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Source: Burgess DS. Antimicrobial Regimen Selection. In: DiPiro, JT, Talbert RL, Yee GC, Matzke GR, Wells BG, Posey LM. Pharmacotherapy: A Pathophysiologic Approach. 8 ed. http://accesspharmacy.com/content.aspx?aid=8001114. Accessed June 23, 2012.

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  • “Empiric” regimen: initiated before offending organism is identified and sometimes prior to documentation of presence of infection.
  • “Definitive” regimen: instituted when causative organism is known.

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  • Obtain careful history and physical.
  • Signs and Symptoms
    • Fever
      • Body temperature above normal range of 36.7–37°C (98.1–98.6°F; measured orally)
      • Hallmark of infectious disease
      • May be caused by drugs in absence of infection or other underlying condition.
    • Elevated white blood cell (WBC) count
      • Granulocytes and/or lymphocytes are mobilized to destroy invading microbes.
      • Bacterial infections associated with
        • Elevated granulocyte counts (neutrophils and basophils)
        • Increased band neutrophils in peripheral smear (left-shift)
        • Low neutrophil counts (neutropenia), indicating abnormal response; associated with poor prognosis
      • Tuberculosis, viral, or fungal infections associated with relative lymphocytosis even with normal or slightly elevated total WBC count
    • Local signs
      • Pain and inflammation
        • Swelling
        • Erythema
        • Tenderness
        • Purulent drainage

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  • Collect infected body material.
    • Assess with Gram stain.
    • Perform blood cultures and sensitivities.
    • Perform serologic tests for presence of antibodies.
  • Collect suspected fluids or tissues (e.g., spinal fluid in meningitis).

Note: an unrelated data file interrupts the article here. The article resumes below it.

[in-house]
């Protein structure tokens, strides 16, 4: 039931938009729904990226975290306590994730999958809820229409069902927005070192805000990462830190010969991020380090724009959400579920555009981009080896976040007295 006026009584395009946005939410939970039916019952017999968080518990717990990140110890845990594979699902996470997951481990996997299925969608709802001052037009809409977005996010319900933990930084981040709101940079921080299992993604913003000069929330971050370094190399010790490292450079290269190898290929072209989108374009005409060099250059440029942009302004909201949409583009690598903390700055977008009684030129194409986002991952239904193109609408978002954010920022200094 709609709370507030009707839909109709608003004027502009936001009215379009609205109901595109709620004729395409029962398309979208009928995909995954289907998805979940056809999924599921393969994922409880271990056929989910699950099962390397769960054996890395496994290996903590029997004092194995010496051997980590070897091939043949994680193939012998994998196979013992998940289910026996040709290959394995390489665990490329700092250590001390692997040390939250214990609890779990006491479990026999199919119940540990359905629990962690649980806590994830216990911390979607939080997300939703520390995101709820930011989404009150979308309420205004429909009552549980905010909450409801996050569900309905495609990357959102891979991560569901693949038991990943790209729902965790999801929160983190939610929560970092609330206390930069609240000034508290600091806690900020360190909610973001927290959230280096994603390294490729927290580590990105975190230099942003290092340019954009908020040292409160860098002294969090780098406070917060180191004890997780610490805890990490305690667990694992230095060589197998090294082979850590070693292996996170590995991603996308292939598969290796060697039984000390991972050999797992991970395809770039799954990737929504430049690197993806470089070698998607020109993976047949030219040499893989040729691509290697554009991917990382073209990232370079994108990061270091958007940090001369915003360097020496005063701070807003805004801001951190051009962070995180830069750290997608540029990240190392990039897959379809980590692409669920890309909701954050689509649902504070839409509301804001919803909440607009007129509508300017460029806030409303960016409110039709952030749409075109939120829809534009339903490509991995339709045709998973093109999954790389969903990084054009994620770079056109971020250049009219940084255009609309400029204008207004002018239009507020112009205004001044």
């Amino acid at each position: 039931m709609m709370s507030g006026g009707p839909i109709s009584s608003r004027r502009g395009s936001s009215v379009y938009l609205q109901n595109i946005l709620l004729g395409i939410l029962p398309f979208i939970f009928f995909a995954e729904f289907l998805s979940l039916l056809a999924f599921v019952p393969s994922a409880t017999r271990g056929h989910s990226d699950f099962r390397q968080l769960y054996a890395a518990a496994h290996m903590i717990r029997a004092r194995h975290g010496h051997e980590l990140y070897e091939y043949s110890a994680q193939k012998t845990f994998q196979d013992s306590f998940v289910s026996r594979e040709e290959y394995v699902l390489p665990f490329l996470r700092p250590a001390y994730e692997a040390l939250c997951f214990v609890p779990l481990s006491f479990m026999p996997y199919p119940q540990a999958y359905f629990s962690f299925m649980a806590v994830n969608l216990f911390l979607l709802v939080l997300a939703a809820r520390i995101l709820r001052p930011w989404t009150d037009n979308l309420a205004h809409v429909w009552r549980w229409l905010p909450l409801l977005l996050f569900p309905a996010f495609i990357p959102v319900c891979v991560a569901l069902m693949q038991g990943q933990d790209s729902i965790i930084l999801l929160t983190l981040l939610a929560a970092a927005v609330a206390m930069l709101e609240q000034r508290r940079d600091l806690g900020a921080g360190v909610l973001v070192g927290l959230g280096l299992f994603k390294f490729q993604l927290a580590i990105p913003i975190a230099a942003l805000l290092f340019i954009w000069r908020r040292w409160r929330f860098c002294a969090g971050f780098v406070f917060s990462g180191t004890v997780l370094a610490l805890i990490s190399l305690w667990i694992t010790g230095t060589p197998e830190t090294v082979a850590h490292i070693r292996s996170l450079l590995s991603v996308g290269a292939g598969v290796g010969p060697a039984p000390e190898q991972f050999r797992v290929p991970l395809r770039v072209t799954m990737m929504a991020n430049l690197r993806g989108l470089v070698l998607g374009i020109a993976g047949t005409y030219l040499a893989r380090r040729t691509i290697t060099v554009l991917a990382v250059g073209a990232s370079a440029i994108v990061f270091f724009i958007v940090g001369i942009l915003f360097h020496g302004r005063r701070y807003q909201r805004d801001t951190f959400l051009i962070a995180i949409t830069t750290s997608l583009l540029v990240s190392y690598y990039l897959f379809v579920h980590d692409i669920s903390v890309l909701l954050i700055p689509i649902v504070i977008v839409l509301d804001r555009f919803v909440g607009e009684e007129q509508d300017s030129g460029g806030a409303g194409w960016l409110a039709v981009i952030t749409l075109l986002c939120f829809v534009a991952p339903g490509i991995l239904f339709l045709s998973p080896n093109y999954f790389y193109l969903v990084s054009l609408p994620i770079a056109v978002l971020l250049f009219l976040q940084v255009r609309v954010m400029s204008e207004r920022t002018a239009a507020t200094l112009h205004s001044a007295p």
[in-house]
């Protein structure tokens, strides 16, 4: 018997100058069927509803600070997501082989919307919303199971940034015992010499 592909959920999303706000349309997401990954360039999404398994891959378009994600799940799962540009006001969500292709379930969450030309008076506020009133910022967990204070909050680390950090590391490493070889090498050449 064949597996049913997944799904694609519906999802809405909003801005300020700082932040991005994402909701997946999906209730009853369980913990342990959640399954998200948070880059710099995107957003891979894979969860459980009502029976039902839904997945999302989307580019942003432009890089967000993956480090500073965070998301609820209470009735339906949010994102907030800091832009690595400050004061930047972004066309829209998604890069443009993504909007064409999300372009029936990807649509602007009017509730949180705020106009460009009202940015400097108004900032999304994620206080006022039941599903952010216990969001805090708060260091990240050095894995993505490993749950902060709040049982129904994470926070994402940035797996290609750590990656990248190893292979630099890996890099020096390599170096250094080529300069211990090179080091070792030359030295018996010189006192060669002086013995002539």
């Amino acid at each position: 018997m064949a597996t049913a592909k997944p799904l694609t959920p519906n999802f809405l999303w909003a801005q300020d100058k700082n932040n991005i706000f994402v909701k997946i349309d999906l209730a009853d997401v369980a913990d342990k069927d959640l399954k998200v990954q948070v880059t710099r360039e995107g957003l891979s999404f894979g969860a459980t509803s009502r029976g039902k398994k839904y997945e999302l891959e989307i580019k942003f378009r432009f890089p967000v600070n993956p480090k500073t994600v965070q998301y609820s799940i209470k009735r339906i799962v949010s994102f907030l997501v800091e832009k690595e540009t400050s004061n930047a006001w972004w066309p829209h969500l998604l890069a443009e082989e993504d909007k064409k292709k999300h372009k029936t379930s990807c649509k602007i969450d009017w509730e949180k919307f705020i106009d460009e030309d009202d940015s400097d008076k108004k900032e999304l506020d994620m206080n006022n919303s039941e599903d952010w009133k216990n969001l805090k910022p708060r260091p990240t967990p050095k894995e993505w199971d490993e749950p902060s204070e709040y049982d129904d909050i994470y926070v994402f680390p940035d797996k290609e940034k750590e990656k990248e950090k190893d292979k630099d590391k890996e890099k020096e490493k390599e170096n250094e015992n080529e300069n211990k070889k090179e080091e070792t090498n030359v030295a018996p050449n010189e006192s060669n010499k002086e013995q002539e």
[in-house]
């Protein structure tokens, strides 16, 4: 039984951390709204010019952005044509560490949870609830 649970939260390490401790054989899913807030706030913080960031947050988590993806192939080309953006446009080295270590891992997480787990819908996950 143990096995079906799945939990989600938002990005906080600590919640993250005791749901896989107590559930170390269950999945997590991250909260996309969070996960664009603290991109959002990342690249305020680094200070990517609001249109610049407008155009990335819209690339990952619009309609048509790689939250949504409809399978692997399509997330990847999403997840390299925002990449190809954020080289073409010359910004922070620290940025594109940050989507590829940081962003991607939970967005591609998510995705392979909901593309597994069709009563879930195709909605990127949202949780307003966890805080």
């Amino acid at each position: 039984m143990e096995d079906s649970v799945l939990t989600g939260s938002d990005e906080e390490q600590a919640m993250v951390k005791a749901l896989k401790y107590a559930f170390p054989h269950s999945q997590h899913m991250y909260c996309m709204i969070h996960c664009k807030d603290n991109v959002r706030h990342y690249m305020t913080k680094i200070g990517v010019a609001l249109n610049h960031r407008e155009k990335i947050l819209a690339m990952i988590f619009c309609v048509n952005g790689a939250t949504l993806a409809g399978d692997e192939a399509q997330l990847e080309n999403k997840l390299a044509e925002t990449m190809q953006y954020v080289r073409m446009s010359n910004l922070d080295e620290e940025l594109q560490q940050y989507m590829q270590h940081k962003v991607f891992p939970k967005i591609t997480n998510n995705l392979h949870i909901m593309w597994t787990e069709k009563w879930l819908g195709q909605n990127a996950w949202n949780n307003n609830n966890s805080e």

• Assess inflammation with deep-seated infections by examining tissues or fluids (e.g., examine sputum to assess pneumonia).

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  • Factors to consider
    • Severity and acuity of disease
    • Local susceptibility data rather than national compilations
    • Host factors
      • Allergy or history of adverse drug reactions
      • Age of patient
      • Pregnancy
      • Metabolic abnormalities
      • Renal and hepatic function: Adjust dosage with diminished renal and/or hepatic function to avoid drug accumulation.
      • Concomitant drug therapy: Potential for drug interactions (Table 1)
      • Concomitant disease states
    • Drug factors
      • Use generally accepted drugs based on pathogen (Table 2)
      • Consider pharmacokinetic and pharmacodynamic properties of agent
        • Bactericidal effects may be concentration-dependent (aminoglycosides and fluoroquinolones) or time-dependent (β-lactams).
        • Treatment outcome can be predicted by area under concentration-time curve (AUC) and maximal plasma concentration.
        • Duration that drug concentration exceeds minimal inhibitory concentration (MIC) is most important pharmacodynamic relationship for antimicrobials that display time-dependent bactericidal effects.
      • Antibiotic tissue penetration varies with site of infection.
        • Clinically relevant drug concentrations found in blood, urine, synovial fluid, and peritoneal fluid.
    • Combination therapy should be considered to:
      • Broaden the spectrum of coverage for empiric therapy
        • Important when multiple aerobic and anaerobic bacteria are likely to be present (e.g., in intraabdominal and female pelvic infections)
      • Achieve synergistic activity against infecting organism
        • Advantageous for infections caused by gram-negative bacilli in immunosuppressed patients.
        • May produce better results in infections caused by Pseudomonas aeruginosa and certain infections caused by Enterococcus spp.
      • Prevent the emergence of resistance

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Table Graphic Jump Location
Table 1. Major Drug Interactions with Antimicrobials

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